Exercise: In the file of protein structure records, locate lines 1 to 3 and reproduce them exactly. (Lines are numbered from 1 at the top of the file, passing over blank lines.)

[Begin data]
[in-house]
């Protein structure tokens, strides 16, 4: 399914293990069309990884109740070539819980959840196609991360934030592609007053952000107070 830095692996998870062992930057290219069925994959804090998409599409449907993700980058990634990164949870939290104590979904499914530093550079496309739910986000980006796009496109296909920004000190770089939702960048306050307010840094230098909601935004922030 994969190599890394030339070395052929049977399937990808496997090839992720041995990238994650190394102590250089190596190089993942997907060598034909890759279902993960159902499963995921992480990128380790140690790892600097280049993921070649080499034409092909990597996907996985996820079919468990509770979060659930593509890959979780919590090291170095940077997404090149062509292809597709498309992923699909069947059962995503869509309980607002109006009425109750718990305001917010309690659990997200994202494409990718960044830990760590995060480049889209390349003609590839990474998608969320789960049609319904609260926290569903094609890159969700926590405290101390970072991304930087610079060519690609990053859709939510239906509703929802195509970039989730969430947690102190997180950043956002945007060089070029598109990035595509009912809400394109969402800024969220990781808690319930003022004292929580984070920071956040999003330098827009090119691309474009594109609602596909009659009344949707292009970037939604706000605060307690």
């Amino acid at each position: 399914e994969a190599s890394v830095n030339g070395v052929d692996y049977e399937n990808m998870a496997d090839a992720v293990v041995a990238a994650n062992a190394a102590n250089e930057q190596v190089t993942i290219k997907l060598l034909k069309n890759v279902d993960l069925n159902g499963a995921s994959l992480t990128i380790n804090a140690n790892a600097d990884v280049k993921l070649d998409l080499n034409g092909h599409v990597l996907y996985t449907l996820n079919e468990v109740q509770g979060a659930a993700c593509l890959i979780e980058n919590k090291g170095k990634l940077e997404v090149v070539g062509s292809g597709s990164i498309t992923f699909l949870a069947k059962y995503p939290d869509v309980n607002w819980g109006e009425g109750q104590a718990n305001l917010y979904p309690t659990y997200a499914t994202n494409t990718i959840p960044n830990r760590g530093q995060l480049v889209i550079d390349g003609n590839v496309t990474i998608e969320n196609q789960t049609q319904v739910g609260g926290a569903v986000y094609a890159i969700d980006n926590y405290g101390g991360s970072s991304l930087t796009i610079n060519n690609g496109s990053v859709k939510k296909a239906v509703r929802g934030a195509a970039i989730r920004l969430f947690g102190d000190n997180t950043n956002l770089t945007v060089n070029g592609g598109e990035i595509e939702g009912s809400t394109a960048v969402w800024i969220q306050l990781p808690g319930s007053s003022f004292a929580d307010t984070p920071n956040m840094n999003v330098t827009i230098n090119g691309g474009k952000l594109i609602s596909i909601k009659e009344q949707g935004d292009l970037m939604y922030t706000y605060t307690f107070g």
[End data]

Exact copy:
[in-house]
């Protein structure tokens, strides 16, 4: 399914293990069309990884109740070539819980959840196609991360934030592609007053952000107070 830095692996998870062992930057290219069925994959804090998409599409449907993700980058990634990164949870939290104590979904499914530093550079496309739910986000980006796009496109296909920004000190770089939702960048306050307010840094230098909601935004922030 994969190599890394030339070395052929049977399937990808496997090839992720041995990238994650190394102590250089190596190089993942997907060598034909890759279902993960159902499963995921992480990128380790140690790892600097280049993921070649080499034409092909990597996907996985996820079919468990509770979060659930593509890959979780919590090291170095940077997404090149062509292809597709498309992923699909069947059962995503869509309980607002109006009425109750718990305001917010309690659990997200994202494409990718960044830990760590995060480049889209390349003609590839990474998608969320789960049609319904609260926290569903094609890159969700926590405290101390970072991304930087610079060519690609990053859709939510239906509703929802195509970039989730969430947690102190997180950043956002945007060089070029598109990035595509009912809400394109969402800024969220990781808690319930003022004292929580984070920071956040999003330098827009090119691309474009594109609602596909009659009344949707292009970037939604706000605060307690």
């Amino acid at each position: 399914e994969a190599s890394v830095n030339g070395v052929d692996y049977e399937n990808m998870a496997d090839a992720v293990v041995a990238a994650n062992a190394a102590n250089e930057q190596v190089t993942i290219k997907l060598l034909k069309n890759v279902d993960l069925n159902g499963a995921s994959l992480t990128i380790n804090a140690n790892a600097d990884v280049k993921l070649d998409l080499n034409g092909h599409v990597l996907y996985t449907l996820n079919e468990v109740q509770g979060a659930a993700c593509l890959i979780e980058n919590k090291g170095k990634l940077e997404v090149v070539g062509s292809g597709s990164i498309t992923f699909l949870a069947k059962y995503p939290d869509v309980n607002w819980g109006e009425g109750q104590a718990n305001l917010y979904p309690t659990y997200a499914t994202n494409t990718i959840p960044n830990r760590g530093q995060l480049v889209i550079d390349g003609n590839v496309t990474i998608e969320n196609q789960t049609q319904v739910g609260g926290a569903v986000y094609a890159i969700d980006n926590y405290g101390g991360s970072s991304l930087t796009i610079n060519n690609g496109s990053v859709k939510k296909a239906v509703r929802g934030a195509a970039i989730r920004l969430f947690g102190d000190n997180t950043n956002l770089t945007v060089n070029g592609g598109e990035i595509e939702g009912s809400t394109a960048v969402w800024i969220q306050l990781p808690g319930s007053s003022f004292a929580d307010t984070p920071n956040m840094n999003v330098t827009i230098n090119g691309g474009k952000l594109i609602s596909i909601k009659e009344q949707g935004d292009l970037m939604y922030t706000y605060t307690f107070g």